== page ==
Wolf: Italienisches Liederbuch
The 46 rispetti (Italian verses), set to music by Hugo Wolf across two intense periods in the 1890s, sound less like poems than fragments of overheard conversation. Along with the whisperings of courtly devotion and erotic obsession, there is rough humour and bad temper. The ‘he’ and the ‘she’ do not belong to any single place. At times, they are very much of Wolf’s own, neurotic age (‘Wie lange schon war immer mein Verlangen’ and ‘Und willst du deinen Liebsten sterben sehen’). Elsewhere (‘Mein Liebster hat zu Tische mich geladen’ and ‘Mein Liebster ist so klein’), they are as old as the stones of Tuscany.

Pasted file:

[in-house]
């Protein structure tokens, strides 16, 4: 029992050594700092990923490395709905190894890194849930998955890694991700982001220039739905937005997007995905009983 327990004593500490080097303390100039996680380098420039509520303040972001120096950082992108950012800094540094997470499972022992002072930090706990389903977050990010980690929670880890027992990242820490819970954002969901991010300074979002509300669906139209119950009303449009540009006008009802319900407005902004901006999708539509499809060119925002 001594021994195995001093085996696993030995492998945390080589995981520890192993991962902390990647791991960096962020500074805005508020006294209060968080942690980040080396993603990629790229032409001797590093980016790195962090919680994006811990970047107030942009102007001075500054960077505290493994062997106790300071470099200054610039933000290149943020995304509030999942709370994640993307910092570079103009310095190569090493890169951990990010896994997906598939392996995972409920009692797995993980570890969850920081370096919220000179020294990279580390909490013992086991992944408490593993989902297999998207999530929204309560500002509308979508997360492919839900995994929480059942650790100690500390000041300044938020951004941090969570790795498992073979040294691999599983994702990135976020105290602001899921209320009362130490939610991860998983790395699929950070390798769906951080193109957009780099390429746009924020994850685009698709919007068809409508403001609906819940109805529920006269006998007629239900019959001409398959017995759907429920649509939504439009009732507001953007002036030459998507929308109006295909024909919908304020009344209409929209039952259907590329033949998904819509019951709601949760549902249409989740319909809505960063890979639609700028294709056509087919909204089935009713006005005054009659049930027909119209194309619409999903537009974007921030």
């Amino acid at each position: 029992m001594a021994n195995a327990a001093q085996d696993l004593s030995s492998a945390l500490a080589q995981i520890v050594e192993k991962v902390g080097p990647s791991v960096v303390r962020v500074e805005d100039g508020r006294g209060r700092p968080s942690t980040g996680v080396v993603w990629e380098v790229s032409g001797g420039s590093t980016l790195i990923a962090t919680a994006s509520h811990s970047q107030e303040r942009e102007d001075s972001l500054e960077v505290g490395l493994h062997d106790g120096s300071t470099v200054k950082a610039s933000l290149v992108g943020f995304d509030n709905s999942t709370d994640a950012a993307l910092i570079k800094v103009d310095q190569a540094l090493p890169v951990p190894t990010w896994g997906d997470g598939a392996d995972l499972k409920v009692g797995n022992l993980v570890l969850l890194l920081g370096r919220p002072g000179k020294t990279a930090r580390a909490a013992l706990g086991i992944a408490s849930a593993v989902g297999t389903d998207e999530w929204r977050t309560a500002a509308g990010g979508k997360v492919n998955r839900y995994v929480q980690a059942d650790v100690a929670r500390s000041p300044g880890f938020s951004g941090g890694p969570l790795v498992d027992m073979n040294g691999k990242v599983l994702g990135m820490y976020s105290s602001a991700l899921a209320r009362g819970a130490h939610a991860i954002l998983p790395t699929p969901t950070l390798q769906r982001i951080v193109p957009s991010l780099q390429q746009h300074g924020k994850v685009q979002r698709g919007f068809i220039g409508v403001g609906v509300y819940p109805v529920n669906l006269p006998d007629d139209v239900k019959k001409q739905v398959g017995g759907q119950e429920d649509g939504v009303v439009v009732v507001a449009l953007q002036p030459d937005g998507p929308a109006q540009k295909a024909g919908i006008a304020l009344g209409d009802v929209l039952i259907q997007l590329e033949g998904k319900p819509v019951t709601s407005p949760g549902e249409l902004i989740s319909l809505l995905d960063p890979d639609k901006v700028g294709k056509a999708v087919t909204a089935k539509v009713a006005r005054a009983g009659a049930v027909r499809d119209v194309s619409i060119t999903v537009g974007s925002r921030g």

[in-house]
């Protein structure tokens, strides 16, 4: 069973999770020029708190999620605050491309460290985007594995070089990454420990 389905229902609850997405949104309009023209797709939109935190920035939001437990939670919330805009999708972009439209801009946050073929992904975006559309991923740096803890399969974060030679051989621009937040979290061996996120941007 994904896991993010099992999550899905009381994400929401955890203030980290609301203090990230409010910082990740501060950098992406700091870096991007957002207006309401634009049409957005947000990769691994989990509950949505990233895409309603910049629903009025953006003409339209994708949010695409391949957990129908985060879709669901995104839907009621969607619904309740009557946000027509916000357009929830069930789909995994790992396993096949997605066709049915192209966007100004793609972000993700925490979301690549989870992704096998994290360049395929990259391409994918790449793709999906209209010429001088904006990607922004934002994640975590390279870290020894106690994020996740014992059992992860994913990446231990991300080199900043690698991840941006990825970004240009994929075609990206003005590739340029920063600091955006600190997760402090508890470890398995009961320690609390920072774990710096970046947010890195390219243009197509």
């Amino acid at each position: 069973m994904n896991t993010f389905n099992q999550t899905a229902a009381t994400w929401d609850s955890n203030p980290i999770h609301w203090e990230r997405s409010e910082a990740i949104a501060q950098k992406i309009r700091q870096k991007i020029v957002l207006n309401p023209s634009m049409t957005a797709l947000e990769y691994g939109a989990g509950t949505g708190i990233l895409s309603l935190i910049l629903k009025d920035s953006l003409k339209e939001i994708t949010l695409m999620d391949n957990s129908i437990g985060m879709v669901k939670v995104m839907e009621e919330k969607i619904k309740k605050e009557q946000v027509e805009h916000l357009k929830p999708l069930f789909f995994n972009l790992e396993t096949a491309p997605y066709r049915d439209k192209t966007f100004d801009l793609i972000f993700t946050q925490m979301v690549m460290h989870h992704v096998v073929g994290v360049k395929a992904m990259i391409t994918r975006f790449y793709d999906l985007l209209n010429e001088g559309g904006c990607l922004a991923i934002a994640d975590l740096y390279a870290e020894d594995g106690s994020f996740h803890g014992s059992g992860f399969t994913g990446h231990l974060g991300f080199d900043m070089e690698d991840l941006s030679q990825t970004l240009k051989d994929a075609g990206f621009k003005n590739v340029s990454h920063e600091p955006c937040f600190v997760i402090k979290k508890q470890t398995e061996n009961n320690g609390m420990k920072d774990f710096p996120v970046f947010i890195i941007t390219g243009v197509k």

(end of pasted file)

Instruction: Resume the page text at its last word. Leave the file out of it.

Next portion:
Wolf did not prescribe a performing order for the Italienisches Liederbuch. The one chosen by pianist Roger Vignoles, soprano Joan Rodgers and baritone Roderick Williams was custom-built and bucks a recent trend (see Christophe Prégardien and Julia Kleiter, and Christian Gerhaher and Mojca Erdmann) in which the female voice is youthful and the male experienced. Rodgers and Williams are equal partners, flitting effortlessly between enchantment and cynicism. Rodgers’s voice spreads uncomfortably at the climax of ‘Wenn du, mein Liebster, steigst zum Himmel auf’, but is elsewhere smooth and cool, with an eerily bitter tone in ‘Wie viele Zeit verlor ich’. Williams’s command of these acerbic mini-dramas is superb but the most impressive aspect is the expressivity and clarity of Vignoles’s playing, from the pellucid beauty of ‘Auch kleine Dinge’ to the queasy trills in ‘Ich liess mir sagen’ and the feverish chromatics of ‘Selig ihr Blinden’.